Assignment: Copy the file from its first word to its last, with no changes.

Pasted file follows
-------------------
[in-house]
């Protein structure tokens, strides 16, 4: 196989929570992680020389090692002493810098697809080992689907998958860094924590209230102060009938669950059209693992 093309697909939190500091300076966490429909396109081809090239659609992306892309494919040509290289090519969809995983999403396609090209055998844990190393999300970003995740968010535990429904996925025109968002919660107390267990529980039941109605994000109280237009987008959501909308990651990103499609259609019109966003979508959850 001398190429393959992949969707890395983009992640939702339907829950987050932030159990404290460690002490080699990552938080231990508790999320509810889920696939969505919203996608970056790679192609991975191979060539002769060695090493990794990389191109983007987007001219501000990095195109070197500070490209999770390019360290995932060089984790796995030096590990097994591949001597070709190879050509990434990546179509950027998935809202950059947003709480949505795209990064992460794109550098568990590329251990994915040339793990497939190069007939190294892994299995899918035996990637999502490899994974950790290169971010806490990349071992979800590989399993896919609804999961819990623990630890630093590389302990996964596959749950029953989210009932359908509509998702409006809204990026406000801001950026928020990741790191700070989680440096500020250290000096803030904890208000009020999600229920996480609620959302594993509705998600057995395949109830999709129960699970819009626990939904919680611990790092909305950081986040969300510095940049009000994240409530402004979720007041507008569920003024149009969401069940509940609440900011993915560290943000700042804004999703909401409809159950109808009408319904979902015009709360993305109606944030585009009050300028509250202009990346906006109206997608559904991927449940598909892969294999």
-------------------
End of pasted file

[in-house]
């Protein structure tokens, strides 16, 4: 196989929570992680020389090692002493810098697809080992689907998958860094924590209230102060009938669950059209693992 093309697909939190500091300076966490429909396109081809090239659609992306892309494919040509290289090519969809995983999403396609090209055998844990190393999300970003995740968010535990429904996925025109968002919660107390267990529980039941109605994000109280237009987008959501909308990651990103499609259609019109966003979508959850 001398190429393959992949969707890395983009992640939702339907829950987050932030159990404290460690002490080699990552938080231990508790999320509810889920696939969505919203996608970056790679192609991975191979060539002769060695090493990794990389191109983007987007001219501000990095195109070197500070490209999770390019360290995932060089984790796995030096590990097994591949001597070709190879050509990434990546179509950027998935809202950059947003709480949505795209990064992460794109550098568990590329251990994915040339793990497939190069007939190294892994299995899918035996990637999502490899994974950790290169971010806490990349071992979800590989399993896919609804999961819990623990630890630093590389302990996964596959749950029953989210009932359908509509998702409006809204990026406000801001950026928020990741790191700070989680440096500020250290000096803030904890208000009020999600229920996480609620959302594993509705998600057995395949109830999709129960699970819009626990939904919680611990790092909305950081986040969300510095940049009000994240409530402004979720007041507008569920003024149009969401069940509940609440900011993915560290943000700042804004999703909401409809159950109808009408319904979902015009709360993305109606944030585009009050300028509250202009990346906006109206997608559904991927449940598909892969294999």